Tuesday, December 05, 2006

Doubts grow about Eastern Europe's Flat Tax model

From Businessweek:

Doubts over the flat tax are being voiced not just by voters but also by economists, drawn to the subject because of its current vogue, who have found that it does not have all the benefits that its proponents claim.

An International Monetary Fund (IMF) working paper published in September argued that previous debate over the tax "had been marked more by rhetoric and assertion than by analysis and evidence."

Supporters of the flat tax often deliberately confuse the impact of moving to a flat system with the impact of cutting tax rates or simplifying the system. Often the switch to a flat system involves cutting and simplifying, but these are separate issues from the tax rate.

Looking at the impact of moves to a flat system in the region, the IMF economists found that this did not increase revenues unless the tax was set at a high level, such as in Lithuania and Latvia.

Behavioral effects such as improved incentives were usually not enough to compensate for a cut in overall tax rates, contradicting the hypothesis by the economist Arthur Laffer that revenues would increase as rates were cut. "Behavioral responses may have mitigated the revenue loss, but in no case does there appear to have been a Laffer effect," the researchers found.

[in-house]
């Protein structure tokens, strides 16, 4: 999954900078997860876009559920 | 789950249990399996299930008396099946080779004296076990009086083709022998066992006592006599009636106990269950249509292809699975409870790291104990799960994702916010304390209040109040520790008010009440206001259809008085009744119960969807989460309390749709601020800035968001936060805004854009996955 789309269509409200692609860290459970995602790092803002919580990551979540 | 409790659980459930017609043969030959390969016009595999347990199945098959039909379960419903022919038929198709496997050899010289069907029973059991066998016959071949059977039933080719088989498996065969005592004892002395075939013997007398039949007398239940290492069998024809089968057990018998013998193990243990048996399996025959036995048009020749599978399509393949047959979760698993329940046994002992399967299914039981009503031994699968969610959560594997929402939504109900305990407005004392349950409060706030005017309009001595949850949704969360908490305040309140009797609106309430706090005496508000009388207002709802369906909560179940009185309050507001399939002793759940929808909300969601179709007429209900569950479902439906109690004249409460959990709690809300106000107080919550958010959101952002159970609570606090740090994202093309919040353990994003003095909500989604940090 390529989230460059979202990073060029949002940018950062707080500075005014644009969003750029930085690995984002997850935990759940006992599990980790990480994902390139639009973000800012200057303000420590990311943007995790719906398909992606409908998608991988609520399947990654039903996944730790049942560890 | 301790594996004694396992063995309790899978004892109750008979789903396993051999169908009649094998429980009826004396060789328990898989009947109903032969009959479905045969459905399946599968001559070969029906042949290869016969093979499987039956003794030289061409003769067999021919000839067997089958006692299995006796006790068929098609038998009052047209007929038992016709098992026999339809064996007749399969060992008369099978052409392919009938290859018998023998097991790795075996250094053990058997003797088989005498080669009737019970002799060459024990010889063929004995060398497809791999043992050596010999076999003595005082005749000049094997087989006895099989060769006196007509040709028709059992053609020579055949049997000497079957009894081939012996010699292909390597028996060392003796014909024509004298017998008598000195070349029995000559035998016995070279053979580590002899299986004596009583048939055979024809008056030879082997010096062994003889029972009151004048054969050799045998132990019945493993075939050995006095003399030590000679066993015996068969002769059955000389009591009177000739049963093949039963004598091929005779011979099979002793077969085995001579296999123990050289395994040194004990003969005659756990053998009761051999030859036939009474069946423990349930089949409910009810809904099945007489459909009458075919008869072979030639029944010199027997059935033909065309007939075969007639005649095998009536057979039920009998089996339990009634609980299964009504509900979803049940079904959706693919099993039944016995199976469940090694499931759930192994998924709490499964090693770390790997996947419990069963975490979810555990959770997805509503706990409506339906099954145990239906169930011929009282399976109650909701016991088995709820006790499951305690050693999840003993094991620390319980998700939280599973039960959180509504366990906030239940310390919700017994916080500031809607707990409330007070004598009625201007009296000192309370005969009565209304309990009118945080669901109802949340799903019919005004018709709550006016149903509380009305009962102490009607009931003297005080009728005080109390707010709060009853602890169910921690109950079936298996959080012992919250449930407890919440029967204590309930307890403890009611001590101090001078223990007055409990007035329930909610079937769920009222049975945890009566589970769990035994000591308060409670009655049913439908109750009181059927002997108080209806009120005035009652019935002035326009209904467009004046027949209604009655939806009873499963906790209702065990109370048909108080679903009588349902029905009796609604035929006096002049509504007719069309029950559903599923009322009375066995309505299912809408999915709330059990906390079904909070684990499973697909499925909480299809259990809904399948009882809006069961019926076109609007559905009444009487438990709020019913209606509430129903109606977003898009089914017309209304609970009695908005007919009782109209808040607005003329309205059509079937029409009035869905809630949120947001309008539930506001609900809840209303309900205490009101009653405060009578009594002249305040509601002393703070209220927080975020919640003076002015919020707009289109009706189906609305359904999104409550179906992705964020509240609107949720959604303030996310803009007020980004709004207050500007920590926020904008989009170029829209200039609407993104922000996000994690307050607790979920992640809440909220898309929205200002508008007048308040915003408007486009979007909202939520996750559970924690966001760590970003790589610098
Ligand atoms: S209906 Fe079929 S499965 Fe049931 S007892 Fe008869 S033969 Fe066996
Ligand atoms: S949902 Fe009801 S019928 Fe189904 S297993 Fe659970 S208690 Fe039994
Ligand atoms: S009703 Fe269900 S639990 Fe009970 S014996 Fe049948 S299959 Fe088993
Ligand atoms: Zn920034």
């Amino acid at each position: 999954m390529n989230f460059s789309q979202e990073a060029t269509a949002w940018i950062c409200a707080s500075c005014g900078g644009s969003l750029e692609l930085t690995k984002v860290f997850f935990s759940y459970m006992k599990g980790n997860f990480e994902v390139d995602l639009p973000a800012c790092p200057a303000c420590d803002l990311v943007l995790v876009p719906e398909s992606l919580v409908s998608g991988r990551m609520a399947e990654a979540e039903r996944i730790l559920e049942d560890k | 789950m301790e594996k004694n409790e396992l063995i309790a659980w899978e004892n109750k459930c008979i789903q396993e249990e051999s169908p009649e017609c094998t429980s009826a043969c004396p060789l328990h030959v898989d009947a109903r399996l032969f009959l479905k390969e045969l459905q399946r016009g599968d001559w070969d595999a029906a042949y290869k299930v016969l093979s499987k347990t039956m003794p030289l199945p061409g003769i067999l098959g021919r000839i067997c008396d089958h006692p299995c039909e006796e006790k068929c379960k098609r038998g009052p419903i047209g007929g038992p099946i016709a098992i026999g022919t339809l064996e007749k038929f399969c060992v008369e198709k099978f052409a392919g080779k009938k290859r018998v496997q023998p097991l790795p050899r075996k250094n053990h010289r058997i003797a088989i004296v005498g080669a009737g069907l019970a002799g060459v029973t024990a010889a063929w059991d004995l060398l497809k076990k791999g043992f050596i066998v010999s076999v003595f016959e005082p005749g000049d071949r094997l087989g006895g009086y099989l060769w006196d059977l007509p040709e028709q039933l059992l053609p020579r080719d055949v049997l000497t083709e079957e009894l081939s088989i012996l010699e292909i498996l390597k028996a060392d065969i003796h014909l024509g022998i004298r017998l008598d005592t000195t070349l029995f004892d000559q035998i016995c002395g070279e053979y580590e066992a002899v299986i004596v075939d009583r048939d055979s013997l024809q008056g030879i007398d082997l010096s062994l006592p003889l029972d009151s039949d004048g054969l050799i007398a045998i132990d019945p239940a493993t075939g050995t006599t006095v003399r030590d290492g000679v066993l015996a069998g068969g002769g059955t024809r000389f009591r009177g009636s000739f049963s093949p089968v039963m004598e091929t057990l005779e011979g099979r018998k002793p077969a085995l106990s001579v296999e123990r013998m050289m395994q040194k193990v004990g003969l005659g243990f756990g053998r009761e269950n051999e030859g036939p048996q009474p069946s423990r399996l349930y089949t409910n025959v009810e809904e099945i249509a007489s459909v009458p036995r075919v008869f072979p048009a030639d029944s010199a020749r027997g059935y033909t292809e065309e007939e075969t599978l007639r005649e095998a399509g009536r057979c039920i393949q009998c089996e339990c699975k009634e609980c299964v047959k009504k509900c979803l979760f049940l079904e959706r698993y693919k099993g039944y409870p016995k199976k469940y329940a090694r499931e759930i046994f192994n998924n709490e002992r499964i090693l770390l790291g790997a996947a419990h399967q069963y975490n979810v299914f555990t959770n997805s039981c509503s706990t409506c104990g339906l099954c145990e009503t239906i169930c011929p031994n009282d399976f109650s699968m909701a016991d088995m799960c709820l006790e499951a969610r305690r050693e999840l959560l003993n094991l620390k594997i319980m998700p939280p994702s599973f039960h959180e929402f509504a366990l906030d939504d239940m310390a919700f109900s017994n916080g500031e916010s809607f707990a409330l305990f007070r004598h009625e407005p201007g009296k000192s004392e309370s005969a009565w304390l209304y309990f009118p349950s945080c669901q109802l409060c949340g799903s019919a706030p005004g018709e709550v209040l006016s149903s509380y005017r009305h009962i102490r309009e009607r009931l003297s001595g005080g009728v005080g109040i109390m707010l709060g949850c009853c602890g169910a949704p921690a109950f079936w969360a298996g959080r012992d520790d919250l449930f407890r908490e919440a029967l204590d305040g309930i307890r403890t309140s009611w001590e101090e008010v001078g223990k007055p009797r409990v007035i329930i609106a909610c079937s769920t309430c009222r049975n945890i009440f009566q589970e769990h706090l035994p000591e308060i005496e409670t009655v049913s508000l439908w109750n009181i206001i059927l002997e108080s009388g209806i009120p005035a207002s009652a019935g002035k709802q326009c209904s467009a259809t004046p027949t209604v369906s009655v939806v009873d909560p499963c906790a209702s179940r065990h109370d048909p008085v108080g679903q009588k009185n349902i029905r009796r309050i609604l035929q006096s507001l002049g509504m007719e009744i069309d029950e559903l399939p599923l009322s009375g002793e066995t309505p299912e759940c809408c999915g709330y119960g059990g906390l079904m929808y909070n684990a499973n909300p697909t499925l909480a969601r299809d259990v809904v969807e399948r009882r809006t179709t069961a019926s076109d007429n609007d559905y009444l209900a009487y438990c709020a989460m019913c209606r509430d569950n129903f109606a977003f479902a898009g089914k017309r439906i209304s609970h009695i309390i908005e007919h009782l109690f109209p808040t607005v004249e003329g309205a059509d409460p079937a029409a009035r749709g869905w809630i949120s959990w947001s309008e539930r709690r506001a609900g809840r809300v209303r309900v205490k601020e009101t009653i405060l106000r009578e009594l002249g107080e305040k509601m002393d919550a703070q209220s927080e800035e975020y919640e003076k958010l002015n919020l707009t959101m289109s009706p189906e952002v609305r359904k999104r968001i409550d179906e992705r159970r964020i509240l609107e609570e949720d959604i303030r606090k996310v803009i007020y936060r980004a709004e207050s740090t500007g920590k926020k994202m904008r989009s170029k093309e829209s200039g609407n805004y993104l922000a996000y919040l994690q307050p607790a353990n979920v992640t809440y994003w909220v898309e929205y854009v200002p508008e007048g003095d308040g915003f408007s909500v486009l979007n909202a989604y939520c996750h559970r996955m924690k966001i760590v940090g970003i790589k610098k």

The IMF examined the only significant exception, Russia, but found that improved tax collection there was more a consequence of fast economic growth and improved enforcement than of the move to a flat system in 2001.

The impact of the flat tax on incentives is in any case ambiguous. Cutting marginal tax rates will increase incentives, especially for those at the lower and upper ends of the income scale. However, some taxpayers may be less motivated to work harder if average tax rates fall because they will more easily achieve the standard of living they aspire to. Many others, of course, are salary earners and cannot work harder in any case, regardless of whatever tax incentives are offered. Extra revenue from incentives offered to entrepreneurs is likely therefore to fail to match the reduced revenue from the majority of taxpayers if overall rates are cut.

In conclusion, the IMF paper argues that flat taxes may not be suitable where the fairness of the tax authorities is less in doubt, where there is no need to signal a shift to a market economy, where tax compliance is better established and tax administration more effective, where income tax is more important in revenue terms, and where the presumption of the progressivity of marginal rates is more entrenched.

This would imply that rather than Western Europe coming to embrace the flat tax mantra, it is Central and Eastern European states that will adopt a progressive system as their economies develop.